After almost seventeen years as the Catholic Answers chaplain, Fr. Vincent Serpa, O.P., has been given a new assignment in the Dominican Western Province. Beginning in July, Fr. Vincent will start his new job in the San Francisco Bay area.
“My time at Catholic Answers has been a very gratifying time for me and completely delightful,” Fr. Serpa said. “It has been a unique assignment insofar as I have been able to completely devote myself to being a spiritual father without the added strain of administrative duties that often accompany pastoral assignments.”
How did you come to be the chaplain at Catholic Answers?
One year, when I was the novice master, I brought my novices in for a tour of the apostolate, and while I was here, I was invited to be a guest on Catholic Answers Live. The visit left an impression on me, and I felt a desire to participate in the mission of the apostolate. My assignment as the novice master was coming to an end, and I knew my provincial would allow me to offer my services to Catholic Answers. I began at Catholic Answers in September 2000, working half-days saying Mass and answering questions via phone and mail (we didn’t have the forums back then). After one year, Karl Keating invited me to join the staff full-time.
What is your favorite aspect of working at Catholic Answers?
The fact that I can reach an unlimited number of souls with a single answer on the Internet or the radio is one of the most gratifying aspects of the job. I know that even though my answer is directed to only one person, that answer could potentially reach thousands more souls who have the same question. It is incredibly satisfying to help people realize how much they are loved by the Lord.
What is the most challenging aspect?
Seeing people hurt, especially the staff members, and not being able to help them. I have been part of the most personal moments in the staff’s lives—weddings, baptisms, and funerals— and I’m deeply affected when I see one of my flock hurting, especially since I see them every day, and I witness their daily struggles. With regards to my public ministry, the challenge comes when I can see the best course of healing, but I must be patient and allow individuals to discover the answer for themselves.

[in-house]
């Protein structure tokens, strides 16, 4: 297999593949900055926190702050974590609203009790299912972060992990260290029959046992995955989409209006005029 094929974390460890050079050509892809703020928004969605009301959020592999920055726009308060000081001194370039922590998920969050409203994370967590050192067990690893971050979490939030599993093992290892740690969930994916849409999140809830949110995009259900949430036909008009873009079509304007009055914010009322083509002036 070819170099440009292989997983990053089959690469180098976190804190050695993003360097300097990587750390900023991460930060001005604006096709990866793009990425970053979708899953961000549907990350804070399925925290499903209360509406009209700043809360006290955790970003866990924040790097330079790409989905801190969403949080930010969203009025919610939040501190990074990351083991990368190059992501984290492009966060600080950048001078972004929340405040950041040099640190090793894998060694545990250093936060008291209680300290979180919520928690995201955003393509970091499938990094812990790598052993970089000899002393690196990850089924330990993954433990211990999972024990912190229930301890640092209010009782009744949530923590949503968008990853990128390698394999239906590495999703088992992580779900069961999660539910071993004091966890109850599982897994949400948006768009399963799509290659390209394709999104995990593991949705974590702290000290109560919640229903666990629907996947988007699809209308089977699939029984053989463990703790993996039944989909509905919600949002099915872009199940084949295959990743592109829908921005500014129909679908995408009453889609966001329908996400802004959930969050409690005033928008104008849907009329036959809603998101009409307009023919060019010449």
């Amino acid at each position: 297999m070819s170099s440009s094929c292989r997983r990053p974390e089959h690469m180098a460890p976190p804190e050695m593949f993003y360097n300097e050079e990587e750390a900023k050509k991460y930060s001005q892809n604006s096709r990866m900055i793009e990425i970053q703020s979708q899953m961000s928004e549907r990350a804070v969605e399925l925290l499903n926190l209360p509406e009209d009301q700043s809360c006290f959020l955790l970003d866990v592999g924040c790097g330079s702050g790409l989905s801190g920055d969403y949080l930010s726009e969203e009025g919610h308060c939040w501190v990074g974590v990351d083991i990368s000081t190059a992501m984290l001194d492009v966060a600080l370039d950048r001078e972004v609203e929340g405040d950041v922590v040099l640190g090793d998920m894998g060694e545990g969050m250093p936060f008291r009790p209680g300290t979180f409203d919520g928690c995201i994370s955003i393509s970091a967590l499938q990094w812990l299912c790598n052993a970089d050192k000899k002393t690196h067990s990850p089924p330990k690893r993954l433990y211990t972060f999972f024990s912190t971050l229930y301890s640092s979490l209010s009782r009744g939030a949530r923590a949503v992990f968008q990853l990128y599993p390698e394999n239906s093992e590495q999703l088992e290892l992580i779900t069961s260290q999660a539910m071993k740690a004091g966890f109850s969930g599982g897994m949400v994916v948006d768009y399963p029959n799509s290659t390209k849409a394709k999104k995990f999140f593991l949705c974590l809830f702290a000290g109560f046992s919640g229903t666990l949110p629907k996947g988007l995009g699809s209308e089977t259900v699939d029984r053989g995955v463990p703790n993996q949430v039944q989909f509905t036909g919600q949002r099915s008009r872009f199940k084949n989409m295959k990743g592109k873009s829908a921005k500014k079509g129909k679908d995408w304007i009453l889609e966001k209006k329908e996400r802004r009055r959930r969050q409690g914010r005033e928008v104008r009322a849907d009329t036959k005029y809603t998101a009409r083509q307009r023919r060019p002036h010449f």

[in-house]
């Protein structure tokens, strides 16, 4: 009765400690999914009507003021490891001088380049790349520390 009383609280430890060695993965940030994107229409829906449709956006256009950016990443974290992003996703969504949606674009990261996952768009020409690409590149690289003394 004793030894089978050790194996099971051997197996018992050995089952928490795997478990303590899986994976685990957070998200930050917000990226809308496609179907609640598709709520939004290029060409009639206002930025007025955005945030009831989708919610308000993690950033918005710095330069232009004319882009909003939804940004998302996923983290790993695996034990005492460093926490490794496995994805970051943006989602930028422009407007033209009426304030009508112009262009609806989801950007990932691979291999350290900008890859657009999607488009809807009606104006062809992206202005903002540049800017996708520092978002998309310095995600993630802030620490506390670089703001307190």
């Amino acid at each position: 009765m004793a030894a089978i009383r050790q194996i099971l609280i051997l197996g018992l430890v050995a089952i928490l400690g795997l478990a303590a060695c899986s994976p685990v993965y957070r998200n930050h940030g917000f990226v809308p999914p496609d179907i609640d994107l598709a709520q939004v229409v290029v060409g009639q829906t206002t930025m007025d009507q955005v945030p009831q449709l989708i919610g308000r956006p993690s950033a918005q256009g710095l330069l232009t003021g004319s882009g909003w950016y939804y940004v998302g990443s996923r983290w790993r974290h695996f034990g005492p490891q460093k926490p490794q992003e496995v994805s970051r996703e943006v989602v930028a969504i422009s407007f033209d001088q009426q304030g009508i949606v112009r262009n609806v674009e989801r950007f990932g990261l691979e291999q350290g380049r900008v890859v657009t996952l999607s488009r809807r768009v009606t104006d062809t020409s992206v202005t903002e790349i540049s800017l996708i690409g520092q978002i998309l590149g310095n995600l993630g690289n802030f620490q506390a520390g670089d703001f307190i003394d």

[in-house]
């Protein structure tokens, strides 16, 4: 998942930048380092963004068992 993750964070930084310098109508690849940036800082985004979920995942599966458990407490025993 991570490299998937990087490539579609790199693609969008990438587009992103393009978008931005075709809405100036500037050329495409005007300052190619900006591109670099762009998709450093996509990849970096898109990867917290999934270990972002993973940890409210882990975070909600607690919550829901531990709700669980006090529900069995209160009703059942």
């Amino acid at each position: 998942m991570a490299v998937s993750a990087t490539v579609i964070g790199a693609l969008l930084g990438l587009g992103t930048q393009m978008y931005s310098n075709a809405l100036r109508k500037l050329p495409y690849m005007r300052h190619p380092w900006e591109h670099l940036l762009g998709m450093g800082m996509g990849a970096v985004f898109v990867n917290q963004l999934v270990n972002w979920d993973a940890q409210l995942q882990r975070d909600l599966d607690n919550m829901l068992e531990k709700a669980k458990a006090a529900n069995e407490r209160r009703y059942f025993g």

How difficult was it for you to be on the radio? How comfortable are you now?
For a long time I felt like I wasn’t giving good guidance to the callers. But then I realized that what people needed most was the assurance that God loves them and that they were not as bad off as they imagined. Once I realized that, I became much more comfortable on the radio, because I didn’t overthink my answers, I just let the Holy Spirit inspire me.
How important is Catholic Answers in today’s society?
There is a great need for the apostolate’s work in our culture. So many people are hurting, but they don’t know the reason for their pain. The beauty of the radio and Internet is that they are non-committal—people can listen or read the answers on their own time when they are ready. They also give people a sense of anonymity so they are more comfortable being completely honest and vulnerable. Some of the most intimate things I’ve ever said have been through correspondence on the Internet.
Will you remain involved with Catholic Answers after your transfer?
Yes, I will still be on the radio every month, and I will continue to produce the “Catholic Answers Minute.” In addition, folks will still be able to reach me through the website, Catholic.com.
What are your feelings regarding the new assignment?
There is definitely a mixture of sadness and excitement. This has been my longest assignment and I will miss the people here, but I’m excited with the prospect of moving to a place where I have never been before.